"There is no doubt, as far as we're concerned, of the security need for the separation fence, but there is objection to the route that was determined," he continued.
"At the Supreme Court discussions, the Defense Ministry's representatives could not explain why the state is insisting on this particular route, which will not only bring to the destruction of an irreplaceable site, but to severe diplomatic damage to Israel," Bromberg concluded.
Another objector of the proposed fence route is Gush Etzion Regional Council head Davidi Perl, who said on Thursday that "this is a wretched decision that brings us back to the 1967 borders and places the residents of Gush Etzion under Palestinian sovereignty. This goes against the spirit of the settlements, and in actuality throws the Gush's residents outside the fence and outside the territories of the State of Israel."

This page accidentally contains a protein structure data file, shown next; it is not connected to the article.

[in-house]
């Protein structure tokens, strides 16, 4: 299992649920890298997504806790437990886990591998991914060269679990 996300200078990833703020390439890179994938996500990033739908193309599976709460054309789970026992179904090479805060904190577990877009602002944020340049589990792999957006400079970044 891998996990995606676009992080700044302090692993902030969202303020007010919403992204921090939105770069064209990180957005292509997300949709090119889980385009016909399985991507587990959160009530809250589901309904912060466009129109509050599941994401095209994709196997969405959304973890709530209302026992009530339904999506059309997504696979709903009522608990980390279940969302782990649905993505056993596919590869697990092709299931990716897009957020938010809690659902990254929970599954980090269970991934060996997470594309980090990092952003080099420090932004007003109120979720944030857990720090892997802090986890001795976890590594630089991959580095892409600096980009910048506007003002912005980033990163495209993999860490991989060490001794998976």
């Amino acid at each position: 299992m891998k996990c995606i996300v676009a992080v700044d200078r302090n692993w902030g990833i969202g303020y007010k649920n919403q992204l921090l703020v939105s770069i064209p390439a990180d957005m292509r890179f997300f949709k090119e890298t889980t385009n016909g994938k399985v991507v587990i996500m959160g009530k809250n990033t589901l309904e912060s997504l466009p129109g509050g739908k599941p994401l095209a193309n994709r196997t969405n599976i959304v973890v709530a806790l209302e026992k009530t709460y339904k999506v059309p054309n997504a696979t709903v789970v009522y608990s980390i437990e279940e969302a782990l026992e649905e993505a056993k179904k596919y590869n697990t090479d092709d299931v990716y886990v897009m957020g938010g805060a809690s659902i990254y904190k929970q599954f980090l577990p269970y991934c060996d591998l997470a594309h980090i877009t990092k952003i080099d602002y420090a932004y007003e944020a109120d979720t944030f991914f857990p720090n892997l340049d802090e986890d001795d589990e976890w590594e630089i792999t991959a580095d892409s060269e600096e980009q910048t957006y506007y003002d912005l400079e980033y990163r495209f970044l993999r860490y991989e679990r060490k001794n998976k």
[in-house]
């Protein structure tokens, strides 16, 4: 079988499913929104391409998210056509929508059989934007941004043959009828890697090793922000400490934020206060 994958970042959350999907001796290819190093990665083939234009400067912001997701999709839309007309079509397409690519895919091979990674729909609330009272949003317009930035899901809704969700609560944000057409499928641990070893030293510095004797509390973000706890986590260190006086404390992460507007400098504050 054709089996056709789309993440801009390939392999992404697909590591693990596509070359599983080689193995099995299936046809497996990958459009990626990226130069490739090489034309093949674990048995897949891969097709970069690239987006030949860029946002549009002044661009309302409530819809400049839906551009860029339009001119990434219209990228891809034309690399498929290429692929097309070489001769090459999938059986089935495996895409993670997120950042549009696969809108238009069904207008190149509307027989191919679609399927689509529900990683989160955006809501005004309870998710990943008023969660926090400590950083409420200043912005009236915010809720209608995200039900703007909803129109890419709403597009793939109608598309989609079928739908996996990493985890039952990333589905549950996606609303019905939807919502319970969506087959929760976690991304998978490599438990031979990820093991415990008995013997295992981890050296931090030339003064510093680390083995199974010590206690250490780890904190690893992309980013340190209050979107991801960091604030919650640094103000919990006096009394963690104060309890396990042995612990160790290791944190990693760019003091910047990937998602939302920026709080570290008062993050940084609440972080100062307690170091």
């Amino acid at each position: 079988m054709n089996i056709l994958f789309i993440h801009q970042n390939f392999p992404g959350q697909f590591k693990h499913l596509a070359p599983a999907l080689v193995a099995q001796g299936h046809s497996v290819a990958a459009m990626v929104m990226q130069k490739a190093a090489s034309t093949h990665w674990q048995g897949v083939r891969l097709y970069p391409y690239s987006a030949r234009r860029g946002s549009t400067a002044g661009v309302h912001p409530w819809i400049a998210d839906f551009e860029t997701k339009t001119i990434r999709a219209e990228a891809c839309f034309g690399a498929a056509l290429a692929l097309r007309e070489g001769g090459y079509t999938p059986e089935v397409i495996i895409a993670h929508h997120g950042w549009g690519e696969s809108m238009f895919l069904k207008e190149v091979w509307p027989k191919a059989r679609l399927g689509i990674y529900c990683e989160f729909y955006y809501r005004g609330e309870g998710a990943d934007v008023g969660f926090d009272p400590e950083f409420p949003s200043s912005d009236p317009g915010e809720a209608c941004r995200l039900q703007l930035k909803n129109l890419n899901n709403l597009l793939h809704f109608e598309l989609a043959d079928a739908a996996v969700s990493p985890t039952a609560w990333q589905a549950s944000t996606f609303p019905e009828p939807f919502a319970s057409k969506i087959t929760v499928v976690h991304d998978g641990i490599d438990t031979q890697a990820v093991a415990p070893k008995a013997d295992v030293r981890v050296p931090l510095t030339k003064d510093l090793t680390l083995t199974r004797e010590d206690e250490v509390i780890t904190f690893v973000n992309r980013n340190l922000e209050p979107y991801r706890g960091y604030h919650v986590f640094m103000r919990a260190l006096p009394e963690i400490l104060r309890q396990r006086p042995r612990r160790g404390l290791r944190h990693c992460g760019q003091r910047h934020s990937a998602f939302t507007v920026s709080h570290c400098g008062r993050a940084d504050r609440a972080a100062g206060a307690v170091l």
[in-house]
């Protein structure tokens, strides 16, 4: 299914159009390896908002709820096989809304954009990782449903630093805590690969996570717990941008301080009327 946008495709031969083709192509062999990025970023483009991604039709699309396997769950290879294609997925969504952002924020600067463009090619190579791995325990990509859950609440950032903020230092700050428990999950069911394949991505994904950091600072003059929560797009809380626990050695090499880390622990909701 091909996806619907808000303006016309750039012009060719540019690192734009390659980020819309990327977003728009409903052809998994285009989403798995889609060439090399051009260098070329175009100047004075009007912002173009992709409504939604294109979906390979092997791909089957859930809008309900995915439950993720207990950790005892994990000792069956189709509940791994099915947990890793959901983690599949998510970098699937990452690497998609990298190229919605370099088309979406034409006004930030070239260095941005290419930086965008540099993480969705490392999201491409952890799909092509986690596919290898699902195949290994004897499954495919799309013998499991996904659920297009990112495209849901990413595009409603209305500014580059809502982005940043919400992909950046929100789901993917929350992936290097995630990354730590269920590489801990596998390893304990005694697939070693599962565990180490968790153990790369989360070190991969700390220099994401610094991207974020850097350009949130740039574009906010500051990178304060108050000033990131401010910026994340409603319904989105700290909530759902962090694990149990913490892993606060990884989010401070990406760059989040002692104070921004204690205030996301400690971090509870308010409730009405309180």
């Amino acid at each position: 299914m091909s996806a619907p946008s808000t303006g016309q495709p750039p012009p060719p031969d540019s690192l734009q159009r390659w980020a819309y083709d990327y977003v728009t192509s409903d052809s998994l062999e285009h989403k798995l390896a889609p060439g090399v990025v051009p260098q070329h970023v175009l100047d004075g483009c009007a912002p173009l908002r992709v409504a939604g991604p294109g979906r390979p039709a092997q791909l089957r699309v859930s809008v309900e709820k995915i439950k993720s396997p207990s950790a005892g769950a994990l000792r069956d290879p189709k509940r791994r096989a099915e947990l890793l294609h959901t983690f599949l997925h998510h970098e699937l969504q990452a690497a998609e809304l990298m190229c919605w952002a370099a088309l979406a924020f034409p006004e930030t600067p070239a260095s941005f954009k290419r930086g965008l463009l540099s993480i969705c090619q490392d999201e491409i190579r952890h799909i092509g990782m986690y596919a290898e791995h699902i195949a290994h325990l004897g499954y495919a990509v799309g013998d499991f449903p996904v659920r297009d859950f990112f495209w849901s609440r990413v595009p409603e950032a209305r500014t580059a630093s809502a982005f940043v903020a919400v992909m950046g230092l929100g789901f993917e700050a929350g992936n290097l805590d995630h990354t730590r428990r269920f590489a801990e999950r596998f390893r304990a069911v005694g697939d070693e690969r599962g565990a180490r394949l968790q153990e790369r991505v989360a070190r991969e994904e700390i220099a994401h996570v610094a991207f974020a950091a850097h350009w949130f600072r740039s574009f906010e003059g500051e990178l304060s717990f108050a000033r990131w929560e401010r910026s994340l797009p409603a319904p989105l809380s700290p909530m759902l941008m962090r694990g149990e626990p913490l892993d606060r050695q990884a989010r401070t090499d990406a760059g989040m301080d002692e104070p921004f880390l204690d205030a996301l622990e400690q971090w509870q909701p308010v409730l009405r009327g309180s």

Perl went on to say that the demarcation of the Green Line with a fence will also prevent settlement expansion to the 4,000 dunam area that Israel decided to annex last month.
On the opposite side, the Defense Ministry said that "the security fence's route near the Battir village in southern Jerusalem is the last breach left in the protection of the residents of Jerusalem. The route was planned according to clear security needs that have been recognized by the Supreme Court - preventing terrorists from freely entering Jerusalem and the Israeli homefront, and defending the train tracks to the capital, that pass near that route."